What to Know as POA for Multiple Family Members

family members discuss POA wishesAre you prepared medically and financially if something unfortunate happens to you and you could not make a critical decision for yourself? What about a parent, spouse, or adult child? Why wait a moment longer? Get your POA (power of attorney) in order now!

I am not an attorney, a financial advisor, a wealth advisor, or an estate planner. What I am, however, is a mother, a daughter, a partner, a sister, and a grandmother. I’m also the power of attorney (POA) for 5 family members.

I recently attended a workshop entitled, Aging in America,  in which financial and legal issues for family members and caregivers were addressed. Individuals of all ages tend to wait until an unfortunate event to begin thinking about ‘what ifs’. Furthermore, many family members ignore reality and postpone taking action, as it happened with my family. Due to the cost and time-consuming options available after the fact, it is advised we obtain, at a minimum, a financial and medical durable power of attorney now.

This seems easy enough but the challenge is to get everyone onboard. According to AARP, the following age groups lack a will or other estate planning documents:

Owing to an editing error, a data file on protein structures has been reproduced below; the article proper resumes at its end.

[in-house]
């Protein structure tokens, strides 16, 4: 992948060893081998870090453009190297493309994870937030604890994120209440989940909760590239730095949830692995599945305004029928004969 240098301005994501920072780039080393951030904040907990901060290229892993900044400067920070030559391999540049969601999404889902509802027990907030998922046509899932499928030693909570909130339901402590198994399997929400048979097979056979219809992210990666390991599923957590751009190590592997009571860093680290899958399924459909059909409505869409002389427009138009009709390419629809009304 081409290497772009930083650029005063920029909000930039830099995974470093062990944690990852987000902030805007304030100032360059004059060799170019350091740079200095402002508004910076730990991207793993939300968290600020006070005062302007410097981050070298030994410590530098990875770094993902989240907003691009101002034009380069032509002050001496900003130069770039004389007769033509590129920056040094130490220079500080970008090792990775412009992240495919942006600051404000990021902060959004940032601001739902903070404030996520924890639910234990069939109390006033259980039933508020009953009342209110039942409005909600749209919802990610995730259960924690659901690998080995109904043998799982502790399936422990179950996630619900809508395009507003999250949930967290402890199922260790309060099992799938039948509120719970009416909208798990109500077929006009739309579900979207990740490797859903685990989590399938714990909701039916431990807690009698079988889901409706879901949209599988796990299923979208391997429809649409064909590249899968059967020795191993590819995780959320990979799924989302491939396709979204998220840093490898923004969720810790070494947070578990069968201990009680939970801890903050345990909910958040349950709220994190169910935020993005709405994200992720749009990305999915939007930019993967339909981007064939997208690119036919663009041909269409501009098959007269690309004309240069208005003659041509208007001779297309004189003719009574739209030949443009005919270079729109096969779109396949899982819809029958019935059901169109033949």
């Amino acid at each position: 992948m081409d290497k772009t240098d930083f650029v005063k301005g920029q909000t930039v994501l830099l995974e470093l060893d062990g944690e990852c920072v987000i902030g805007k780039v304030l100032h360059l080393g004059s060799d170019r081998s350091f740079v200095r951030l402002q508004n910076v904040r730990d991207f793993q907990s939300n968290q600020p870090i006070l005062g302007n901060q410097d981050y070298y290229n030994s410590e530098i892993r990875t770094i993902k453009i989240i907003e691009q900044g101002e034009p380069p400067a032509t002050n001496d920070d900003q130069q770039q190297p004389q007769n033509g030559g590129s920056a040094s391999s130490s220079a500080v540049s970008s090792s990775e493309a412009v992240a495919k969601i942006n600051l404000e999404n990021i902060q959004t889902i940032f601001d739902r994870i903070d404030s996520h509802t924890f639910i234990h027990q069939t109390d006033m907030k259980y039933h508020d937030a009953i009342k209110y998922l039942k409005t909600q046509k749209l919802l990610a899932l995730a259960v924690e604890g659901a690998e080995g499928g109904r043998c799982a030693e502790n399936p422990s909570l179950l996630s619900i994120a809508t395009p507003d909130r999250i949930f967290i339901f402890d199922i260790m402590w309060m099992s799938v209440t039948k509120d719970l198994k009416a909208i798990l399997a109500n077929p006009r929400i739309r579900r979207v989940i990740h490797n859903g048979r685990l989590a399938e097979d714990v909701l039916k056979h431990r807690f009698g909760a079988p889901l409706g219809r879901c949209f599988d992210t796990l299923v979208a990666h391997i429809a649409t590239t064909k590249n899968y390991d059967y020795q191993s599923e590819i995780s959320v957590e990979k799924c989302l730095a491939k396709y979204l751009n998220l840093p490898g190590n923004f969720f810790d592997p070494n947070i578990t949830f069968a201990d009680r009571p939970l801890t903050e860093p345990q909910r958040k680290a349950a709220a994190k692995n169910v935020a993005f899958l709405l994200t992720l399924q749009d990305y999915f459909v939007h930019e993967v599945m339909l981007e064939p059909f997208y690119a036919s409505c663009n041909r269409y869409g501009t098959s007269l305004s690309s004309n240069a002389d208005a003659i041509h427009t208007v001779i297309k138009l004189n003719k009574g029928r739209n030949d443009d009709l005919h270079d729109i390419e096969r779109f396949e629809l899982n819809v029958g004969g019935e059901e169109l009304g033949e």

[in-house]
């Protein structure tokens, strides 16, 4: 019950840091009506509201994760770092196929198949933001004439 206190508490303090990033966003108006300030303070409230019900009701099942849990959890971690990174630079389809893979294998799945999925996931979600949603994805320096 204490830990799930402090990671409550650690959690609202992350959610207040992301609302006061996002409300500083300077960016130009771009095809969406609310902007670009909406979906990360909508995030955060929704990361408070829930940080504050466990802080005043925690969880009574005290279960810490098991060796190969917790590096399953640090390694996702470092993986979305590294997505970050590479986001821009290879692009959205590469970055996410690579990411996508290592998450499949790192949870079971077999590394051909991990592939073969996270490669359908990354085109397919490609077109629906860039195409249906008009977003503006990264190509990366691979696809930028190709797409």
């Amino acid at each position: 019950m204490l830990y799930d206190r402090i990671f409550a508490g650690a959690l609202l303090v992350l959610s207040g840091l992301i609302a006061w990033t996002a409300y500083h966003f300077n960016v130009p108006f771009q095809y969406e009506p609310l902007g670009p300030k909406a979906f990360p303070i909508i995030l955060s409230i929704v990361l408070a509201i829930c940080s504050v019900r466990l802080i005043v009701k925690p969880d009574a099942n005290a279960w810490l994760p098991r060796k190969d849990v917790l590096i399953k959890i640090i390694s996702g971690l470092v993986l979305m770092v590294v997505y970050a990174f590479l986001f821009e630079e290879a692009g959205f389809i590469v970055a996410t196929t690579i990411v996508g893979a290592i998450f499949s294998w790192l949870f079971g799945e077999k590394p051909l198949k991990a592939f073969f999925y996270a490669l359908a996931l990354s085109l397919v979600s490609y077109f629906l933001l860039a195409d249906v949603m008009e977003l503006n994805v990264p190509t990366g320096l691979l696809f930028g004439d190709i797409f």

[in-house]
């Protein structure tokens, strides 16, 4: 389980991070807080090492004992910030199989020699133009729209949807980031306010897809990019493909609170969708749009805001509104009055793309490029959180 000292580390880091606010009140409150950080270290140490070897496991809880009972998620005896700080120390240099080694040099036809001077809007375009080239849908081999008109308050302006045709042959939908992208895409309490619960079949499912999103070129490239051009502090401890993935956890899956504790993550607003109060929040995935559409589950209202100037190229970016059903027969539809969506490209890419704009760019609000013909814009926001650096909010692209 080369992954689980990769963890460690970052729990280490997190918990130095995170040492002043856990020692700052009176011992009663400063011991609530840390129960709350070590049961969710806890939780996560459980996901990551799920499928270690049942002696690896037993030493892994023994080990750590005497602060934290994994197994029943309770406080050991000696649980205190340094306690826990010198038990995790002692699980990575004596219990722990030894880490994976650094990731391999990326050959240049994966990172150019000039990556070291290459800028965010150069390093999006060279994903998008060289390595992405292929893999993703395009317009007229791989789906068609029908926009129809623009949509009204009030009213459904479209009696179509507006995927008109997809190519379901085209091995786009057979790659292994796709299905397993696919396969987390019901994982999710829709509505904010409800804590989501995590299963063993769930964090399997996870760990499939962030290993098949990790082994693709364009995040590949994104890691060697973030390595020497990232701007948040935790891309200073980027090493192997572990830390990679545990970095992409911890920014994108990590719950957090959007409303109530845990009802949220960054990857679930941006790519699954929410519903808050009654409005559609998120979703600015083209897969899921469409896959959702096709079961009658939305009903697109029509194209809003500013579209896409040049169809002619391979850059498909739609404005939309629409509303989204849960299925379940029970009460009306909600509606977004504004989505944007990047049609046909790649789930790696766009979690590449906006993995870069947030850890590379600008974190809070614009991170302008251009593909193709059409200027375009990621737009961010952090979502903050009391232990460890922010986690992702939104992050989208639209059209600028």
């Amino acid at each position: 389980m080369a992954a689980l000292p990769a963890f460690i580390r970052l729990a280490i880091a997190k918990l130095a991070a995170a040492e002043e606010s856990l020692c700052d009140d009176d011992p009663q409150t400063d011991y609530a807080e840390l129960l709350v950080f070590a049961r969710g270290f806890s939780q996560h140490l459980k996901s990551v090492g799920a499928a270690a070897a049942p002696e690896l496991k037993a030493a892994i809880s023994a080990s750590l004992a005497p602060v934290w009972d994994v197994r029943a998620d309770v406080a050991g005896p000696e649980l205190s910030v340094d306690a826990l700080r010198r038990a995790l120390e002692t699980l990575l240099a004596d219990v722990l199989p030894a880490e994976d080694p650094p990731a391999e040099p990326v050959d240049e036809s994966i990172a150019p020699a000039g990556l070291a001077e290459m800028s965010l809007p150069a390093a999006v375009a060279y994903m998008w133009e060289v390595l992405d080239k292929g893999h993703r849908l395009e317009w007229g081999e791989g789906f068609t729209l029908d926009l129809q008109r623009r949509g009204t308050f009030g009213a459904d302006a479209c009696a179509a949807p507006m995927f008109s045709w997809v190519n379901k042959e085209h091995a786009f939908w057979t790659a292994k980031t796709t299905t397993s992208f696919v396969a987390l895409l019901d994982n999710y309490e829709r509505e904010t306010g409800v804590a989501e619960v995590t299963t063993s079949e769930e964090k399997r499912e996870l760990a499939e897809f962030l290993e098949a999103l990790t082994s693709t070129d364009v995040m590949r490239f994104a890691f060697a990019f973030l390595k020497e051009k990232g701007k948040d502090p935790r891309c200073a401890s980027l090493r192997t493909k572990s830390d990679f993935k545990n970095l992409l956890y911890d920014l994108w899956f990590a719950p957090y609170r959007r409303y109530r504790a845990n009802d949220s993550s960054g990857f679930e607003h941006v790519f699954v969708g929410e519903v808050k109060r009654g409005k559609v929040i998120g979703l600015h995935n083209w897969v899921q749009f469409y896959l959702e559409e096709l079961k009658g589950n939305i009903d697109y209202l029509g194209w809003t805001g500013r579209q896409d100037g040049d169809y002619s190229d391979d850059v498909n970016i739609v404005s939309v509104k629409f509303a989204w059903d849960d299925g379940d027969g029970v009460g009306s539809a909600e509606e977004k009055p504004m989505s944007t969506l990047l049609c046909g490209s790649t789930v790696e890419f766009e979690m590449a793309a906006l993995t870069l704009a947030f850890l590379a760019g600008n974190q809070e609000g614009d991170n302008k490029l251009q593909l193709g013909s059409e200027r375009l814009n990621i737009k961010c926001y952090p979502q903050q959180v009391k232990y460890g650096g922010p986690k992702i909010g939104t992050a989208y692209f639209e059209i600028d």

• 19% of those 72+
  • 42% of Boomers (ages 53 to 71)
  • 64% of Gen Xers (ages 37 to 52)
  • 78% of Millennials (ages 18 to 36)

Regardless of where you or your loved ones fit into the family tree, it is vital to initiate the conversation to spare cost, delay, and emotional stress. Use these prompts to start the conversation.

The family talk

First of all, let your family know that it’s important to establish their powers of attorney. Ask them how theyman in therapy after debilitating injury want their decisions handled should they become incapacitated. Use current events, a terminal illness, death, or this article to start the discussion. Providing free POA forms (see Where to Find Documents) can help move the process forward. Your goal isn’t to frighten them, but to ensure they are protected financially and medically. As a result, you may have more success taking this approach.

Address the facts

Because each of us must choose an agent to handle our requests, it’s important this person is:

  • Up to the task
  • Readily available
  • Willing to meet the needs of the individual
  • Trustworthy and reliable
  • Able to make decisions while dealing with their own emotions